20th Century Women 16
Five years since his semi-autobiographical Beginners and writer-director Mike Mills mines his life once more for this engaging drama. Set in Santa Barbara in 1979, fifteen-year-old Jamie (Lucas Jade Zumann) lives in a dilapidated house in the process of remodelling with mum Dorothea (Bening), Bowie-obsessed lodger Abbie (Gerwig) and mechanic/handyman William (Crudup). Mum fears she's out of touch with this new Punk generation and so calls on Abbie and Jamie's clued-in friend Julie (Fanning) to help school her son in the ways of righteousness…
20th Century Women is as fun as it is frustrating. The story is, like Beginners and Mills' 2005 teen drama Thumbsucker before it, a bit wishy-washy but its characters and the performances keep one entertained through its unsure moments. A wonderful Bening should be awarded for an Oscar nomination not just for her strong turn but in dragging her character through the inconsistencies: the script is at pains to stress that she's from a different generation and she struggles to understand Punk and New Wave ("They know they’re not good, right?") but she seems a cool and hip mum. When the family car catches fire she shrugs it off and invites the fireman to dinner but once Jamie starts talking to her like an adult she shuts him down. It's sometimes difficult to get a grasp on what she's about.
Mills, forgoing narrative drive to get under the fingernails of his characters, has no qualms about stopping everything in its tracks to toss in pop culture montage recaps or Abbie and Julie's backstory (the former a photographer who may have cervical cancer, the latter is forced to attend group therapy sessions by her analyst mother). Abbie, Julie and Dorothea are colourful, rounded characters and hanging out with them is fun. And then there's Jamie.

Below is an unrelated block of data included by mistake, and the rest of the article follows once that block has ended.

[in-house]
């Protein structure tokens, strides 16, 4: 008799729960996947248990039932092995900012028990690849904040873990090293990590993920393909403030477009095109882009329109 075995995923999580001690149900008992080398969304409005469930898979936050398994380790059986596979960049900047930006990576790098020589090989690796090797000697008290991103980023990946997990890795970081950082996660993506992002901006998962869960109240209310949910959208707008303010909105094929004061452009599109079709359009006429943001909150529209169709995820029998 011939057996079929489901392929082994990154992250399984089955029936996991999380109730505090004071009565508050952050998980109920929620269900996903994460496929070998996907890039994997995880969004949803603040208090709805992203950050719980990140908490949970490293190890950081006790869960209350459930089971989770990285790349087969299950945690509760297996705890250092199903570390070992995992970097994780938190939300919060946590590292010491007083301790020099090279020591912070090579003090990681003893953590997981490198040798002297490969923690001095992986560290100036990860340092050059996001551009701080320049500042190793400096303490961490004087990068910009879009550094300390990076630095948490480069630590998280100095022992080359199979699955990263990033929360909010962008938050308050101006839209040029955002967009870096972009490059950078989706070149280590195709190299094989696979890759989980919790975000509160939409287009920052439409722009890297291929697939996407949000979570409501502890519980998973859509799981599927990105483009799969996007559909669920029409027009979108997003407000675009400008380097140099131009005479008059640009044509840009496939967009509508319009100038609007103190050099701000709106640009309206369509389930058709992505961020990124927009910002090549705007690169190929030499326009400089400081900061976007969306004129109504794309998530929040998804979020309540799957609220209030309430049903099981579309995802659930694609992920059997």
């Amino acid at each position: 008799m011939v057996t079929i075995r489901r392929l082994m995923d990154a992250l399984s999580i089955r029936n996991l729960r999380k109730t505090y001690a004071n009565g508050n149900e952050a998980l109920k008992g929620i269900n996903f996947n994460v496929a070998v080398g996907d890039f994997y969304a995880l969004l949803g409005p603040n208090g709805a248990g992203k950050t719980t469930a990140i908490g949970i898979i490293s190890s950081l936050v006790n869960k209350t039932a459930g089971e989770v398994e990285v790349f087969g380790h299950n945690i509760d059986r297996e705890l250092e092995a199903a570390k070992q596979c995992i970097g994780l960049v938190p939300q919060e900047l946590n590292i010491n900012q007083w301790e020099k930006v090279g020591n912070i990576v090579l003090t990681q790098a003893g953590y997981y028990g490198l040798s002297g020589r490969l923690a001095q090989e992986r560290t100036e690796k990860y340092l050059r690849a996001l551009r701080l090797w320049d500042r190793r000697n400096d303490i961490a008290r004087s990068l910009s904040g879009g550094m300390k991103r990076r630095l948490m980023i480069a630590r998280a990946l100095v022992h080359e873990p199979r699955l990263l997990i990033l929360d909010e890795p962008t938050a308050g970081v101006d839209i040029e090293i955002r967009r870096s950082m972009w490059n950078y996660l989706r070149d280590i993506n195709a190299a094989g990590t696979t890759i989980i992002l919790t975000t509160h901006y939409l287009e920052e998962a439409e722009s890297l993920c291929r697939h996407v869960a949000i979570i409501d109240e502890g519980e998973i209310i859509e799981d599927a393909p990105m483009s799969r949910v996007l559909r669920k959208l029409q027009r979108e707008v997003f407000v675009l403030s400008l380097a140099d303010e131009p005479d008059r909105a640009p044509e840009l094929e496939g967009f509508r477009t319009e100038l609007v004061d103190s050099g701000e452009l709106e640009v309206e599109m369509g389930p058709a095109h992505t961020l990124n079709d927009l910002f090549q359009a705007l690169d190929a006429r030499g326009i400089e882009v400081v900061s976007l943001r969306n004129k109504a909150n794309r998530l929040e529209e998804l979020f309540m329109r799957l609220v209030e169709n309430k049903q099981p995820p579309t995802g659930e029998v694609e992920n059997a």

It’s not clear just what the problem is here. Dorothea wants him to "be a better man" but he's only fifteen, and the moment that sparks mum's intervention isn't alcohol or drugs or a snarly attitude or poor grades: he's accidentally rendered unconscious when a fainting game goes awry. Is that strong enough to make someone panic like she does? Moreover, Jamie isn't afforded the same depth as those in his orbit: bar his unrequited love for Julie he's a blank canvas, there merely to be moulded by the women around him.
And this moulding suffers from shoehorning, like the clunky house remodelling metaphor. Jamie is given a plethora of feminist literature to digest in a 'Read this, silly boy' fashion, while Abbie demands that everyone around the dinner table say 'menstruation.' While they are correct to attempt to raise his consciousness these moments never feel part of this carefully constructed world the way everything else does. This, and the time wasted with Crudup's sensitive bohemian who has little impact on those around him, distract from what's at the centre of this drama: the inability for a mother and son to communicate.
Review by Gavin Burke | 12:30 | Tuesday 17th January 2017 | Movie Review